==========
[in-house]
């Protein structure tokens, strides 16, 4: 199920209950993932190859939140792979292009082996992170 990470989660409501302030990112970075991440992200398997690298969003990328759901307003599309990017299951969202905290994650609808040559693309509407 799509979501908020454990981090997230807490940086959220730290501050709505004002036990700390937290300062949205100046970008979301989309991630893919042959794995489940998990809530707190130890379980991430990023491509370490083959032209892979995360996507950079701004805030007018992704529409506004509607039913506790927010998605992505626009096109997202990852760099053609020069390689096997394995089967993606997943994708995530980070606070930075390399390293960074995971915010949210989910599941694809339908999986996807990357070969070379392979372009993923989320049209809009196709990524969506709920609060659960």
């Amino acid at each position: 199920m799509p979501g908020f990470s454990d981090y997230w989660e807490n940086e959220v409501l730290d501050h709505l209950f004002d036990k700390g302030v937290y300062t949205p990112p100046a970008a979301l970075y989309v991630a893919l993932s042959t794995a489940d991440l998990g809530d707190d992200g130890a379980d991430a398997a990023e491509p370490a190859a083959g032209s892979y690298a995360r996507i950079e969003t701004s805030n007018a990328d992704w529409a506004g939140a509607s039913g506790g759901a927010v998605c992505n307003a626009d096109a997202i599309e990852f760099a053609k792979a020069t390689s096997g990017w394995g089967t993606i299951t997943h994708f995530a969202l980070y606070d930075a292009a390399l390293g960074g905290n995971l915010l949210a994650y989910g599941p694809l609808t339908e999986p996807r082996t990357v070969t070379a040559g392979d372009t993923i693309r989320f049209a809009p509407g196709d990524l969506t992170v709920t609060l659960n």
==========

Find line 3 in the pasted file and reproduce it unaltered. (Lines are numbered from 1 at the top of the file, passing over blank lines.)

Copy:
């Amino acid at each position: 199920m799509p979501g908020f990470s454990d981090y997230w989660e807490n940086e959220v409501l730290d501050h709505l209950f004002d036990k700390g302030v937290y300062t949205p990112p100046a970008a979301l970075y989309v991630a893919l993932s042959t794995a489940d991440l998990g809530d707190d992200g130890a379980d991430a398997a990023e491509p370490a190859a083959g032209s892979y690298a995360r996507i950079e969003t701004s805030n007018a990328d992704w529409a506004g939140a509607s039913g506790g759901a927010v998605c992505n307003a626009d096109a997202i599309e990852f760099a053609k792979a020069t390689s096997g990017w394995g089967t993606i299951t997943h994708f995530a969202l980070y606070d930075a292009a390399l390293g960074g905290n995971l915010l949210a994650y989910g599941p694809l609808t339908e999986p996807r082996t990357v070969t070379a040559g392979d372009t993923i693309r989320f049209a809009p509407g196709d990524l969506t992170v709920t609060l659960n």